According to many scientists and political organizations the production of greenhouse gases by human activities and the consequent global warming is a serious threat to the whole global environment and thereby to every one of us. But many actors have never really believed this scenario and several scientists are beginning to doubt it in some way or another after having been believers. Let us look at the facts to get to a conclusion, or at least a tentative conclusion.
The burning of fossil material like oil and coal by human activities take away some oxygen from the atmosphere and produce carbon dioxide. Carbon dioxide (CO2) absorb much more energy from the sun rays than other components of the air, and convert that energy to heat. Thus the atmosphere is getting steadily hotter if not other factors counteract the heating.
A hotter environment can furthermore melt permafrost in northern America and Siberia and then captured methane and carbon dioxide in the frozen soil will escape and accelerate the heating process.
The hotter environment can furthermore cause melting of glaciers and the polar ice and make the sea level rise and overflow populated land areas. There are also hypotheses and speculation that the warmer atmosphere will disturb all types of meteorological processes and cause disastrous weather conditions of all thinkable types.
There are however factors counteracting this doomsday scenario and there might also be some possible good effects of global warming.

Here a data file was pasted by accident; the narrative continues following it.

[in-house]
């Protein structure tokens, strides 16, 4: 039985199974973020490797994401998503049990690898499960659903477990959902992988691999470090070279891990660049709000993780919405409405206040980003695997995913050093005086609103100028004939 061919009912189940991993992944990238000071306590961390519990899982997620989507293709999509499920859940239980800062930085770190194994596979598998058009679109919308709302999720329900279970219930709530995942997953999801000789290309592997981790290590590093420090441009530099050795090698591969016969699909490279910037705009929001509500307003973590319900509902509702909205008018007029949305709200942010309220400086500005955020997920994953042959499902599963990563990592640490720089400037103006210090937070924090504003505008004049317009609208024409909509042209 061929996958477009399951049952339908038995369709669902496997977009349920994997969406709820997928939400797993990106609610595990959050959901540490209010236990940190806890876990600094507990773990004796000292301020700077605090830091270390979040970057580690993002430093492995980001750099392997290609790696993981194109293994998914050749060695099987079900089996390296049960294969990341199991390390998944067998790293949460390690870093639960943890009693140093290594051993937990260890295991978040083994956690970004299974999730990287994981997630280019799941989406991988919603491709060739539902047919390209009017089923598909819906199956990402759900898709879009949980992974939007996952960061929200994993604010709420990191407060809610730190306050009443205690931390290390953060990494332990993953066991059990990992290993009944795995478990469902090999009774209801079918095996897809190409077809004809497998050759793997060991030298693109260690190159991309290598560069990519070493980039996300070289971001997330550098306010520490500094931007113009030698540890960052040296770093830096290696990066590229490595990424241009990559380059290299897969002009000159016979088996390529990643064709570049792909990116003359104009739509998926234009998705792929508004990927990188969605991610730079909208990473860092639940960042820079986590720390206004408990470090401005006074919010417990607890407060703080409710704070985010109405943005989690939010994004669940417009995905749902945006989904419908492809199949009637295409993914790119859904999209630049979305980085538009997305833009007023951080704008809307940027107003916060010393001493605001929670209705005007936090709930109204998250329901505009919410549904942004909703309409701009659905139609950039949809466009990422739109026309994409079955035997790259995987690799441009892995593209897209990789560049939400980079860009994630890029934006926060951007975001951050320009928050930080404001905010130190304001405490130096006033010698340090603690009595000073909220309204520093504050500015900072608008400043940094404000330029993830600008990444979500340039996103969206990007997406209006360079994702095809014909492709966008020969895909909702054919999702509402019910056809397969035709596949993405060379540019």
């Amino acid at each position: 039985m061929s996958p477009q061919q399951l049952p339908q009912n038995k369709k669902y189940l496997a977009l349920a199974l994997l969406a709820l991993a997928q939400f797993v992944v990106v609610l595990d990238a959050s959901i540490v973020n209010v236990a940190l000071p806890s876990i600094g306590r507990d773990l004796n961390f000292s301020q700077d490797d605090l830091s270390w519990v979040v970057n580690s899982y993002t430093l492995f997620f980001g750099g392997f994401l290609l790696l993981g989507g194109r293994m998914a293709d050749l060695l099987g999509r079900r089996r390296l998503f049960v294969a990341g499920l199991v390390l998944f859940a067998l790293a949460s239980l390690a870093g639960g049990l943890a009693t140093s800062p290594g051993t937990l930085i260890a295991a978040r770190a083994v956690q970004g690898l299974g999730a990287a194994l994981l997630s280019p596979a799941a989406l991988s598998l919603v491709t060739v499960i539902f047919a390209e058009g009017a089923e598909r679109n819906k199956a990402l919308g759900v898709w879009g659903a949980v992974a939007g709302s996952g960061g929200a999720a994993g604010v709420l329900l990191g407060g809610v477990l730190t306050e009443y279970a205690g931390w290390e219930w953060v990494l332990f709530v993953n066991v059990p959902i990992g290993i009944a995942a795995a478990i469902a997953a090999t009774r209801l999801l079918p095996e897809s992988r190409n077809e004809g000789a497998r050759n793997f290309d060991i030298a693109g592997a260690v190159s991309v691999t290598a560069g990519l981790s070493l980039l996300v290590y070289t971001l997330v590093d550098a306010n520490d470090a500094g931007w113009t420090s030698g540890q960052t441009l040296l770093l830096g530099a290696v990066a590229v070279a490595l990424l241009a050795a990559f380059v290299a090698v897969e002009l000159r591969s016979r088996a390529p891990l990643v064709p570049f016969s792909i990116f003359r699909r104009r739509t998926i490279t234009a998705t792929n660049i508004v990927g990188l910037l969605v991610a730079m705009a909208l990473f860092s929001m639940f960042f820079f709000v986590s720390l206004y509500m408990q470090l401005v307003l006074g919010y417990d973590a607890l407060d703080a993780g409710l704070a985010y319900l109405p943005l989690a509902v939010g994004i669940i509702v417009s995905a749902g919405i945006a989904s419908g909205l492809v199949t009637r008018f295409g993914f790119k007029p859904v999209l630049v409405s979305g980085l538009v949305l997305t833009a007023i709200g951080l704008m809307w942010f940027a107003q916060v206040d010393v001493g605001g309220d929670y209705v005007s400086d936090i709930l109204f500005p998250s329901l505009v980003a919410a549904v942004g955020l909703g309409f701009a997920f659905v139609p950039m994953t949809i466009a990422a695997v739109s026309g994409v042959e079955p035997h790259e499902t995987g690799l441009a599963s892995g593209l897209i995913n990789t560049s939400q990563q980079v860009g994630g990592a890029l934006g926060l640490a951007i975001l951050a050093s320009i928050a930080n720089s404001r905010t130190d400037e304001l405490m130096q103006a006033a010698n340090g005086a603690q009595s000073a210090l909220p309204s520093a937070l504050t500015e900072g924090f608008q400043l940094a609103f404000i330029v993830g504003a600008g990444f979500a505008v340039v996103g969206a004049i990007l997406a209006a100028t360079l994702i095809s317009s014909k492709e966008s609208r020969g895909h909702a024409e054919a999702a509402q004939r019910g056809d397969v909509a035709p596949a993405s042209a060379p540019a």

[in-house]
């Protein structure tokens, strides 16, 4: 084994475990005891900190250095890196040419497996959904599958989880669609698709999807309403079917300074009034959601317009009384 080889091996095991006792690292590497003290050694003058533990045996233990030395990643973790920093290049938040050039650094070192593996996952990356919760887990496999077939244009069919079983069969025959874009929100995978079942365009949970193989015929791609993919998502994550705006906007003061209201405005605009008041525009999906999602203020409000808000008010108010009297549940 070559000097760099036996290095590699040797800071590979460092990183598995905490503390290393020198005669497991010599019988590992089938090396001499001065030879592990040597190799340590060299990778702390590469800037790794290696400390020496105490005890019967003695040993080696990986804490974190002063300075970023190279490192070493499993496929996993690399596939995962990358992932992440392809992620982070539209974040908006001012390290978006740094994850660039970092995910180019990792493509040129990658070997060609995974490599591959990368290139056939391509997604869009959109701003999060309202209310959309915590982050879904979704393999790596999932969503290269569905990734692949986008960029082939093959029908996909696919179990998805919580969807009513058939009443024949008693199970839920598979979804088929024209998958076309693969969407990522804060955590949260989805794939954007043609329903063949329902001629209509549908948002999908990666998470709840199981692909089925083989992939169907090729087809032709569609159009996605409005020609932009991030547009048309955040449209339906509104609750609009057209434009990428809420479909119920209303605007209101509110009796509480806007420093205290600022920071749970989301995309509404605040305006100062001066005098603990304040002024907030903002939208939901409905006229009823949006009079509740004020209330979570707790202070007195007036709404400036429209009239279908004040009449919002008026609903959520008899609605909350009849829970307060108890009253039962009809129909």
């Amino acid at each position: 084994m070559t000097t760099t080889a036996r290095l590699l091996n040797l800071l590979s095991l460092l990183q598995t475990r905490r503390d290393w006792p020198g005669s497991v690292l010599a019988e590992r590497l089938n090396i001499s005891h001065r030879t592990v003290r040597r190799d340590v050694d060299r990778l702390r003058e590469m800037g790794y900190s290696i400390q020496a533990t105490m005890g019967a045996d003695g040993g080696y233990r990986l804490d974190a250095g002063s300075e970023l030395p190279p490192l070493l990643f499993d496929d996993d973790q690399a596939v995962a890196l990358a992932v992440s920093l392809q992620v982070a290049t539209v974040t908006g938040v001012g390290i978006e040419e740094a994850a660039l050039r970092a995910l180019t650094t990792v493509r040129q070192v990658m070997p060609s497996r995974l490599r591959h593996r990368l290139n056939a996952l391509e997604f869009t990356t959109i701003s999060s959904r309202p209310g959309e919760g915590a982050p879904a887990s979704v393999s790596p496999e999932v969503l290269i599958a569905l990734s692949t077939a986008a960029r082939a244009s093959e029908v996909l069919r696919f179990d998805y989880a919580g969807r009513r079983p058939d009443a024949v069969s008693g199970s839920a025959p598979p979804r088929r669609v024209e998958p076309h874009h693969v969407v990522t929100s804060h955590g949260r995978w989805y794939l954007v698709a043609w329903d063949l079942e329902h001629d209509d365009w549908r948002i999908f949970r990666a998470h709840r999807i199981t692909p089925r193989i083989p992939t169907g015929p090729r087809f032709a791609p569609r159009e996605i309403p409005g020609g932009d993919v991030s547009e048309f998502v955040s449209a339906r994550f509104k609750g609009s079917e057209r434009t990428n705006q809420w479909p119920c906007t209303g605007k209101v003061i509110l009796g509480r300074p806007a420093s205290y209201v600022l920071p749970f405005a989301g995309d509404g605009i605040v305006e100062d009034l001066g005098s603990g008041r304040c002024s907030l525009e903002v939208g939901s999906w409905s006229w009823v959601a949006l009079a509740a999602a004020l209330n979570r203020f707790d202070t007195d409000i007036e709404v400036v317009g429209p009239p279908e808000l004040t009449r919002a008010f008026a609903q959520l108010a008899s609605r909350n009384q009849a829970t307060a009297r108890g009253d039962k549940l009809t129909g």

First of all will much of the produced carbon dioxide dissolve into the sea and lakes and be converted to carbonic acid.
The carbon dioxide will also be utilized by algae and plants in the sea, in the lakes and in forests to grow and proliferate, and the extra produced plant material will further be utilized by animals. In other words will much of the greenhouse gas be taken out and converted to living material so that the earth actually gets greener and more living. The increased living material may be good or bad, but it will take away much of the extra carbon dioxide produced by human activities.
Industrial activities do not only produce CO2, but also finegrained dust that is the poured into the air. This dust can shield for the sunlight and reduce the amount of energy taken up from the sun rays. Increased temperature can also increase the vaporization of water from the sea and make a thicker cover of clouds, which also will reduce the uptake of energy from sun rays.
Then there is a factor seldom taken in consideration during debates about global warming, but is very prominent in the everyday political debates elsewhere. Fossil fuel is a limited resource that the globe soon will be depleted of. Therefore there is a question whether the remaining amounts of fossil fuel really can rise the global temperature to a threatening level, and perhaps rising prizes of fossil energy will take away the threat even before the remaining fuel is consumed.
After having listed the possibly threatening factors and the counteracting ones, the time is come to see if the amount of atmospheric greenhouse gases is really increasing and if the global temperature averaged over all areas and over the year is really increasing. The time is also set to rise the question weather such a temperature rise really is a threat or instead a good thing.